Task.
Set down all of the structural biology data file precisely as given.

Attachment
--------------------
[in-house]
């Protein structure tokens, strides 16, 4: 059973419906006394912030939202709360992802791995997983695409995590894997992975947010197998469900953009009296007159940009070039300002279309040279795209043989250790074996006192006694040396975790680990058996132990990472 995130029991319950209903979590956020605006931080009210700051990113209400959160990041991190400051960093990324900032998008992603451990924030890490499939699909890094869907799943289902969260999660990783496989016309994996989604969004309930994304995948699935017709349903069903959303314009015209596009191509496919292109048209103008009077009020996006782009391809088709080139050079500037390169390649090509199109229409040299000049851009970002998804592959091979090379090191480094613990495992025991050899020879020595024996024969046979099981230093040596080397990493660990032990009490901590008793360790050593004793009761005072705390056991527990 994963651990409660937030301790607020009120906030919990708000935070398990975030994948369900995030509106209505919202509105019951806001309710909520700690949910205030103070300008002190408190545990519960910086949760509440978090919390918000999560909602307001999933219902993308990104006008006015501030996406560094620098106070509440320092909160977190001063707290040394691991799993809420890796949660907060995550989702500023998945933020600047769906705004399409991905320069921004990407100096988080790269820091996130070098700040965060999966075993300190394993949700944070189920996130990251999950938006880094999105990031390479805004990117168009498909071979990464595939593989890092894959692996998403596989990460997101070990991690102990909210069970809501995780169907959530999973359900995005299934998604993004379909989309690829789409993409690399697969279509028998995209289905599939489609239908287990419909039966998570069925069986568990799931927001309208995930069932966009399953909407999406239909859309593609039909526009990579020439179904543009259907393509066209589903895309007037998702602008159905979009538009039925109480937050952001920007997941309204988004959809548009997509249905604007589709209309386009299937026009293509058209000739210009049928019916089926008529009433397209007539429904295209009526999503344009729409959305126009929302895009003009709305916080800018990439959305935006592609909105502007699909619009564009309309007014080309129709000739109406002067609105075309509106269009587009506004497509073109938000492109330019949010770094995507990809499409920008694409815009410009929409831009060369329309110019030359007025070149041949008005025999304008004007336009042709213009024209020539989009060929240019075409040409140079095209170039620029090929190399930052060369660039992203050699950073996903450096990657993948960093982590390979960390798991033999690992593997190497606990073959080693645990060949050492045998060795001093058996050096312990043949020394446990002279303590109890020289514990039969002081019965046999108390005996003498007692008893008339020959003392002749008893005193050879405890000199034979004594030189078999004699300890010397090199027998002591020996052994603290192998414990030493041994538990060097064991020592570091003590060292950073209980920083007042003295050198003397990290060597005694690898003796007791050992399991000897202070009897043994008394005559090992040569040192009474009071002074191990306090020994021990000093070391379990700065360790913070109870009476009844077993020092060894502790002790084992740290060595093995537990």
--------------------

[in-house]
């Protein structure tokens, strides 16, 4: 059973419906006394912030939202709360992802791995997983695409995590894997992975947010197998469900953009009296007159940009070039300002279309040279795209043989250790074996006192006694040396975790680990058996132990990472 995130029991319950209903979590956020605006931080009210700051990113209400959160990041991190400051960093990324900032998008992603451990924030890490499939699909890094869907799943289902969260999660990783496989016309994996989604969004309930994304995948699935017709349903069903959303314009015209596009191509496919292109048209103008009077009020996006782009391809088709080139050079500037390169390649090509199109229409040299000049851009970002998804592959091979090379090191480094613990495992025991050899020879020595024996024969046979099981230093040596080397990493660990032990009490901590008793360790050593004793009761005072705390056991527990 994963651990409660937030301790607020009120906030919990708000935070398990975030994948369900995030509106209505919202509105019951806001309710909520700690949910205030103070300008002190408190545990519960910086949760509440978090919390918000999560909602307001999933219902993308990104006008006015501030996406560094620098106070509440320092909160977190001063707290040394691991799993809420890796949660907060995550989702500023998945933020600047769906705004399409991905320069921004990407100096988080790269820091996130070098700040965060999966075993300190394993949700944070189920996130990251999950938006880094999105990031390479805004990117168009498909071979990464595939593989890092894959692996998403596989990460997101070990991690102990909210069970809501995780169907959530999973359900995005299934998604993004379909989309690829789409993409690399697969279509028998995209289905599939489609239908287990419909039966998570069925069986568990799931927001309208995930069932966009399953909407999406239909859309593609039909526009990579020439179904543009259907393509066209589903895309007037998702602008159905979009538009039925109480937050952001920007997941309204988004959809548009997509249905604007589709209309386009299937026009293509058209000739210009049928019916089926008529009433397209007539429904295209009526999503344009729409959305126009929302895009003009709305916080800018990439959305935006592609909105502007699909619009564009309309007014080309129709000739109406002067609105075309509106269009587009506004497509073109938000492109330019949010770094995507990809499409920008694409815009410009929409831009060369329309110019030359007025070149041949008005025999304008004007336009042709213009024209020539989009060929240019075409040409140079095209170039620029090929190399930052060369660039992203050699950073996903450096990657993948960093982590390979960390798991033999690992593997190497606990073959080693645990060949050492045998060795001093058996050096312990043949020394446990002279303590109890020289514990039969002081019965046999108390005996003498007692008893008339020959003392002749008893005193050879405890000199034979004594030189078999004699300890010397090199027998002591020996052994603290192998414990030493041994538990060097064991020592570091003590060292950073209980920083007042003295050198003397990290060597005694690898003796007791050992399991000897202070009897043994008394005559090992040569040192009474009071002074191990306090020994021990000093070391379990700065360790913070109870009476009844077993020092060894502790002790084992740290060595093995537990």